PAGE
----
Mary’s Memo #2297


I do envy younger Chief and Rays shoppers who seem
to have unlimited energy getting ready for Christmas. With
me the “spirit is willing but the flesh is weak!” With four
children and working I learned early on about time management but I still “burned the midnight oil” some nights before Christmas. I gave away trays and trays of cookies to friends …. so many that I had them scattered about the kitchen, filling with cookies assembly- line fashion. One year at midnight mass when I could hardly stay awake, it finally dawned on me that I may have had a lapse of memory about the “reason for the season.” From then on, trays were eliminated and whenever cookies were baked during the year I set some aside to take to a friend or friends, depending on the size of the batch. There are several people who still get Christmas cookies from me but no more trays by the dozen from this house!


The most important thing about a cookie is the taste so
start with the best ingredients you can afford. Nothing gives
a cookie a better flavor than butter. (I stock up and freeze it
when Chief and Rays’ butter is on sale). Another flavor enhancer is toasted nuts, whether recipe says to toast or not. The easiest way to do it is in a large non-stick skillet over medium heat. Stir frequently until nuts give off an aroma, about 5 minutes.

After having old baking soda spoil a batch of peanut brittle
last year, I started with fresh boxes of baking soda and baking powder. Pure vanilla extract is best because imitation vanilla flavor freezes out.

Thanks to major help from daughter Mary Ann on Thanksgiving weekend, we both have 6 kinds of cookies, already frozen.


The holiday season is a good time to keep track of what
you’re eating, especially if you’re concerned about weight
loss, keeping track of all foods eaten, portion sizes and time of intake can help you be accountable for every calorie that goes into your body. It is surprising how easy it is for uncounted calories to add up from foods between meals, or from larger-than-expected portion sizes. Also include how hungry you are and how you are feeling at the time; some people find that they eat when they are bored, sad or frustrated, even if they are not very hungry. This can help identify emotions and situations that trigger unhealthy eating behaviors.SOURCE: Weill Cornell Medical College Women’s Nutrition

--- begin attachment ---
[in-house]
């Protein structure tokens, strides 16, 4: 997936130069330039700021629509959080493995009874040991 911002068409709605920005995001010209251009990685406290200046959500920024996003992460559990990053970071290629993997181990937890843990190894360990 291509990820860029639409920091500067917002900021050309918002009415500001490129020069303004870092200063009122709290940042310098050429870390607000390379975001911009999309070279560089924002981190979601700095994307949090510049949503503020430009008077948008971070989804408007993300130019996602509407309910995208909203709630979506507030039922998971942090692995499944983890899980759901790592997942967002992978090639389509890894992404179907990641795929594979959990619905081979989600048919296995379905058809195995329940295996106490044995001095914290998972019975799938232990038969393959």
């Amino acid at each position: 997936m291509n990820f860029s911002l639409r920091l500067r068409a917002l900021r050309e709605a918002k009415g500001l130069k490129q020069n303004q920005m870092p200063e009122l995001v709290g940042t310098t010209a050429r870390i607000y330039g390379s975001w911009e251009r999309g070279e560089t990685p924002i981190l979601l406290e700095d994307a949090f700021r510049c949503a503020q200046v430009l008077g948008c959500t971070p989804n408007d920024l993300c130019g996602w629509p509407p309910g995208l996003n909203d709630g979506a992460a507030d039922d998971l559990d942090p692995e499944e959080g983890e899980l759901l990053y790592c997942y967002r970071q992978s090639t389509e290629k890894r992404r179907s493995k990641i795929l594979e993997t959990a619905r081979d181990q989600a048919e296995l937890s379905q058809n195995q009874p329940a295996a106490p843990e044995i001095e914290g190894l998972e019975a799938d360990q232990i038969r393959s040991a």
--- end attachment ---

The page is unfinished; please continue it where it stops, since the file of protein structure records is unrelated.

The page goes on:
Connection, December 2012.


In a study published recently in the Journal of the Academy
of Nutrition and Dietetics, participants ate a larger quantity of vegetables overall when they were served three different types of veggies at a meal rather than a single vegetable.
SOURCE: Consumer Reports on Health, December 2012.


Five general rules are:
1. Start with a clean kitchen including cutting surfaces, colander, knives and sink.
2. Wash your hands well before handling produce.
3. Rinse produce under cold running water. In some cases
you’ll want to use a brush for extra cleaning.
4. Blot dry with a paper towel or clean cloth to reduce any
pathogens that may be present.
5. Wash fruits and vegetables before you plan to eat them.
Washing and then storing can promote mold and bacterial
SOURCE: University of California, Berkeley, Wellness Letter, December 2012.


Mary’s Memo 31 & 32 in 1968 featured 10 cookie recipes.
One that Daddy liked especially well was Ambrosia Drop Cookies. Do any of you remember this one?



1/2 cup butter

1/2 cup sugar

1 egg

1 cup + 1-1/2 tablespoons unsifted flour

1/2 teaspoon baking powder

1/2 teaspoon salt

1 teaspoon zest of orange

1 cup toasted chopped pecans

1 cup flaked coconut

Additional pecan halves

Cream butter; add sugar gradually and cream until light and
fluffy. Add egg and beat well. Mix dry ingredients together
and add to creamed mixture until blended. Stir in zest of orange, chopped nuts and coconut. On cookie sheets lined with parchment paper drop dough by teaspoonfuls onto prepared sheets and press a pecan half into center of each cookie. Bake in 375ºF oven until lightly browned, about 10 to 12 minutes. Recipe makes 3 dozen.
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